Posted on: March 23, 2023, 10:32h.
Last updated on: March 23, 2023, 01:44h.
A Canadian judge has rejected claims that the loot boxes employed by video games publisher EA constitute gambling.
Judge Justice Margot Fleming of British Columbia’s Supreme Court said that gambling must involve the risk of losing or gaining something of real-world value, which was absent in EA’s video games.
Unlike a casino chip, virtual currency and virtual items in loot boxes can never be ‘cashed out’ to gain money,” Fleming wrote.
However, she ruled that a class-action lawsuit against the games company could proceed. This was based on the complaint that EA’s loot boxes may have adopted “deceptive acts or practices.”
Risk and Reward
A loot box is a consumable, in-game item that offers players randomized chances to win virtual items or skills that may be necessary for player advancement through the game. While they occur naturally within the game, players can often use real cash to buy in-game currency to splurge on loot boxes. The element of chance and reward mechanisms involved have long drawn comparisons to gambling.
The plaintiff in the lawsuit, Mark Sutherland, bought loot boxes in the Madden NFL series of games. But the class action extends to anyone in British Columbia who paid for loot boxes in any of EA’s games. This covers around 70 titles, including the FIFA series.
The lawsuit argued that loot boxes and their virtual items had “intrinsic value” because they could be sold on third-party platforms. The judge found this to be false, noting they could only be traded on EA’s own auction platform in return for virtual currency.
“Consequently, there is no prospect of gaining, or losing, anything with a real-world value through the defendants’ in-house auctions,” Fleming wrote.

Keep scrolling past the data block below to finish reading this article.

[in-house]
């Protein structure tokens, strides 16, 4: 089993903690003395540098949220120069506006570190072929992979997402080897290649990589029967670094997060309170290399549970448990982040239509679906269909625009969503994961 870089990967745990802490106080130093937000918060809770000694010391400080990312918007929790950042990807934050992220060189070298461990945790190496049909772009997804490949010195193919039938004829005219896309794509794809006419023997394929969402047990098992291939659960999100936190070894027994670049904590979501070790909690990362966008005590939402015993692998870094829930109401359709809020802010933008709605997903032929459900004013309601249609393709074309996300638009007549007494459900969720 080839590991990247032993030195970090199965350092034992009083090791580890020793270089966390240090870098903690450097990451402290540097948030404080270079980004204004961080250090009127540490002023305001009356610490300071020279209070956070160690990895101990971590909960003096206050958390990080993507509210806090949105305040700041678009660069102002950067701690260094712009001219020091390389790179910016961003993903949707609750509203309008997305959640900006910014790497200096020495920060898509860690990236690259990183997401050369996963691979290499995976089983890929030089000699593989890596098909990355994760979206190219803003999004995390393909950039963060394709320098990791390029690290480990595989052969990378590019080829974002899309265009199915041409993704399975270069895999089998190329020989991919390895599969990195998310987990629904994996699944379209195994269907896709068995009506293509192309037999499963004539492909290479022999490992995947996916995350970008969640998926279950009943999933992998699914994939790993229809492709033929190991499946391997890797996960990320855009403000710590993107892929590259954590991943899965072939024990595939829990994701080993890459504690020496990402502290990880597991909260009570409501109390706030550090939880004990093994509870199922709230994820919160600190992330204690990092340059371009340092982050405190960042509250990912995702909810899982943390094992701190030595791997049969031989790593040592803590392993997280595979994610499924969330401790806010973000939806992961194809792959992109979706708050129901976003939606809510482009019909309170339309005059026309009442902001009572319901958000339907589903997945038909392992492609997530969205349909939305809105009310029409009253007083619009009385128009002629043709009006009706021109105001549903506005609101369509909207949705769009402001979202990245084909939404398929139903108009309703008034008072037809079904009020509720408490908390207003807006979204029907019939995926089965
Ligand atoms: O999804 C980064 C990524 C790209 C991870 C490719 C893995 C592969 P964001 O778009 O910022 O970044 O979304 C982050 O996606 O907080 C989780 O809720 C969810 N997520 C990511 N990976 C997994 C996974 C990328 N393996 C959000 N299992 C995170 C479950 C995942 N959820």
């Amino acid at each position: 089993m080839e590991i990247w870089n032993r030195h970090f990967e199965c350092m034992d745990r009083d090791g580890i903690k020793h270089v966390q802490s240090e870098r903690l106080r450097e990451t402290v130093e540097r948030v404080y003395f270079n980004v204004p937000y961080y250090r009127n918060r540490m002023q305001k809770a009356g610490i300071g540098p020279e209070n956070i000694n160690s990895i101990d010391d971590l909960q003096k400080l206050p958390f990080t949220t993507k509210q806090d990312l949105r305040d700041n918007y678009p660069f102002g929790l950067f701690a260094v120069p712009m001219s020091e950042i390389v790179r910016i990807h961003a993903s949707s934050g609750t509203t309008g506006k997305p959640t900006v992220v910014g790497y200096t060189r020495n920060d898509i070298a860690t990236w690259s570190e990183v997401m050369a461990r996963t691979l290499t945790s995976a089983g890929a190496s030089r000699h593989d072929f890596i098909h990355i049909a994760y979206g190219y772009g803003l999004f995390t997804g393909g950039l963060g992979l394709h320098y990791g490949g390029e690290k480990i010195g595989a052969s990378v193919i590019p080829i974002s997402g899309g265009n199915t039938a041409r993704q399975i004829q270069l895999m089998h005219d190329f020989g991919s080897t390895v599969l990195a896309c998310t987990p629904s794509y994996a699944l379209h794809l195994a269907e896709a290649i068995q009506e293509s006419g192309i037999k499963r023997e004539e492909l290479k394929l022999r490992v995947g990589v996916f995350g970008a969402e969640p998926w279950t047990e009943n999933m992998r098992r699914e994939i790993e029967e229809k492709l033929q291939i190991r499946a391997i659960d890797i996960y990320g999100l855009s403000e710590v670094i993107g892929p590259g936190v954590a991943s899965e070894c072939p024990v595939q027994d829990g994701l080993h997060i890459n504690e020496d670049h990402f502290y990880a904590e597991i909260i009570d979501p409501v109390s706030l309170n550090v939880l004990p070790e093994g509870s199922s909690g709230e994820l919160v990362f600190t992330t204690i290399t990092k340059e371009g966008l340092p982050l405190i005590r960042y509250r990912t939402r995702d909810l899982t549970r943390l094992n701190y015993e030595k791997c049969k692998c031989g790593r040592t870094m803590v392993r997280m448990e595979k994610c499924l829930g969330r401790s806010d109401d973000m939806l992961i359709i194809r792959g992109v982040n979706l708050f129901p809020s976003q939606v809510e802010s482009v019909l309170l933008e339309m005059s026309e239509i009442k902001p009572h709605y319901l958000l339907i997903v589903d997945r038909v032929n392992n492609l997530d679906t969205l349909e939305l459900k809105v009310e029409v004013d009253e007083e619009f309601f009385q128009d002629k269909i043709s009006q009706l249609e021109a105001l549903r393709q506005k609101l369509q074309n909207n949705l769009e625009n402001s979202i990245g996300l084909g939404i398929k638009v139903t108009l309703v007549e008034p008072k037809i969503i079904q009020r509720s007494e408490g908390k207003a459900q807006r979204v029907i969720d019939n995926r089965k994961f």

EA said in a statement: “We’re pleased that the trial court rejected, as a matter of law, the allegations of unlawful gaming. The court’s decision reaffirms our position that nothing in our games constitutes gambling.”
Banned in Belgium
The judge’s decision largely echoes legal rulings elsewhere on the nature of loot boxes and gambling. So far, Belgium and the Netherlands are the only jurisdictions to have banned loot boxes for contravening their gambling laws.
A federal judge in Washington State ruled in 2018 that the virtual currencies used in social casinos could be said to have real-world value, which could have ramifications for the video games industry there.
Sutherland’s suit will proceed on claims of deceptive practices. These include allegations that EA misleads players about the odds of winning rare and valuable items while encouraging players to make real-money purchases.
Fortnite developer Epic Games recently agreed to pay the US Federal Trade Commission a record $520 million to settle deceptive practices claims. These included duping players into making unwanted in-game purchases and violating children’s privacy.
A proposed class-action suit was filed against Epic Games in the BC Supreme Court last Friday.